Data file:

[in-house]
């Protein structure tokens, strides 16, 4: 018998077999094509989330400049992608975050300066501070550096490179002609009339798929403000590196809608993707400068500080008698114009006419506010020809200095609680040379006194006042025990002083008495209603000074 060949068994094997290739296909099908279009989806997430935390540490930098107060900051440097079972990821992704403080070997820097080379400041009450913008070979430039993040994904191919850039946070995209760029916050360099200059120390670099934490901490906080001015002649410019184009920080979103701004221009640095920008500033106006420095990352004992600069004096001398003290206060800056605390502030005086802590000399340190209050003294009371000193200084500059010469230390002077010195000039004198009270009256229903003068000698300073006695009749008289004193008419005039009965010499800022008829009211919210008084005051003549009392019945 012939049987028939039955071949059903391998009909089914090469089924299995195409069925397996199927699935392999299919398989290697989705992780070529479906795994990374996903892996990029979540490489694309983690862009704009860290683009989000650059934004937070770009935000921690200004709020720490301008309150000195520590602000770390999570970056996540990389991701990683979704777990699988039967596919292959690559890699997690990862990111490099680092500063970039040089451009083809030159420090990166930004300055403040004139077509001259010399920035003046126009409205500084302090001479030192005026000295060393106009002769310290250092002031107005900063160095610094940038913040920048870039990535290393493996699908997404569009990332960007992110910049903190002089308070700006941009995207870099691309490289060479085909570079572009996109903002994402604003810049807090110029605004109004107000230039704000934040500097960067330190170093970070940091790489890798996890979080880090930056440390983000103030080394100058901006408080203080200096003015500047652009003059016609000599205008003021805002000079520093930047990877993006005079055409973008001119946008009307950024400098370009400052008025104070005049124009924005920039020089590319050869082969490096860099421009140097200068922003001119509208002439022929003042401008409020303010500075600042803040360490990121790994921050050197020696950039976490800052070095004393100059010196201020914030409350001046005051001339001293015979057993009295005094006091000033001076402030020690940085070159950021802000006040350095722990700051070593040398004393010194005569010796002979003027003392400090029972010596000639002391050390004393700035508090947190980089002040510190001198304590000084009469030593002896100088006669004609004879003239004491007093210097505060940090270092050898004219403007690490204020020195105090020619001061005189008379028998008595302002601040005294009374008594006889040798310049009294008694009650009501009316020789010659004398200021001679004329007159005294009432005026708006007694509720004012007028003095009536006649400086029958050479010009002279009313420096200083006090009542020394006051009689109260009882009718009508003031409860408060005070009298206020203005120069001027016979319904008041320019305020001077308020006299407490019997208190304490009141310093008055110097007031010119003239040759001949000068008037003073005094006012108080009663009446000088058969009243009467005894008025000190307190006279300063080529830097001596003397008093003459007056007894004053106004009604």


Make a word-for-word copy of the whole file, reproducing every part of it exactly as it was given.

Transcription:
[in-house]
């Protein structure tokens, strides 16, 4: 018998077999094509989330400049992608975050300066501070550096490179002609009339798929403000590196809608993707400068500080008698114009006419506010020809200095609680040379006194006042025990002083008495209603000074 060949068994094997290739296909099908279009989806997430935390540490930098107060900051440097079972990821992704403080070997820097080379400041009450913008070979430039993040994904191919850039946070995209760029916050360099200059120390670099934490901490906080001015002649410019184009920080979103701004221009640095920008500033106006420095990352004992600069004096001398003290206060800056605390502030005086802590000399340190209050003294009371000193200084500059010469230390002077010195000039004198009270009256229903003068000698300073006695009749008289004193008419005039009965010499800022008829009211919210008084005051003549009392019945 012939049987028939039955071949059903391998009909089914090469089924299995195409069925397996199927699935392999299919398989290697989705992780070529479906795994990374996903892996990029979540490489694309983690862009704009860290683009989000650059934004937070770009935000921690200004709020720490301008309150000195520590602000770390999570970056996540990389991701990683979704777990699988039967596919292959690559890699997690990862990111490099680092500063970039040089451009083809030159420090990166930004300055403040004139077509001259010399920035003046126009409205500084302090001479030192005026000295060393106009002769310290250092002031107005900063160095610094940038913040920048870039990535290393493996699908997404569009990332960007992110910049903190002089308070700006941009995207870099691309490289060479085909570079572009996109903002994402604003810049807090110029605004109004107000230039704000934040500097960067330190170093970070940091790489890798996890979080880090930056440390983000103030080394100058901006408080203080200096003015500047652009003059016609000599205008003021805002000079520093930047990877993006005079055409973008001119946008009307950024400098370009400052008025104070005049124009924005920039020089590319050869082969490096860099421009140097200068922003001119509208002439022929003042401008409020303010500075600042803040360490990121790994921050050197020696950039976490800052070095004393100059010196201020914030409350001046005051001339001293015979057993009295005094006091000033001076402030020690940085070159950021802000006040350095722990700051070593040398004393010194005569010796002979003027003392400090029972010596000639002391050390004393700035508090947190980089002040510190001198304590000084009469030593002896100088006669004609004879003239004491007093210097505060940090270092050898004219403007690490204020020195105090020619001061005189008379028998008595302002601040005294009374008594006889040798310049009294008694009650009501009316020789010659004398200021001679004329007159005294009432005026708006007694509720004012007028003095009536006649400086029958050479010009002279009313420096200083006090009542020394006051009689109260009882009718009508003031409860408060005070009298206020203005120069001027016979319904008041320019305020001077308020006299407490019997208190304490009141310093008055110097007031010119003239040759001949000068008037003073005094006012108080009663009446000088058969009243009467005894008025000190307190006279300063080529830097001596003397008093003459007056007894004053106004009604």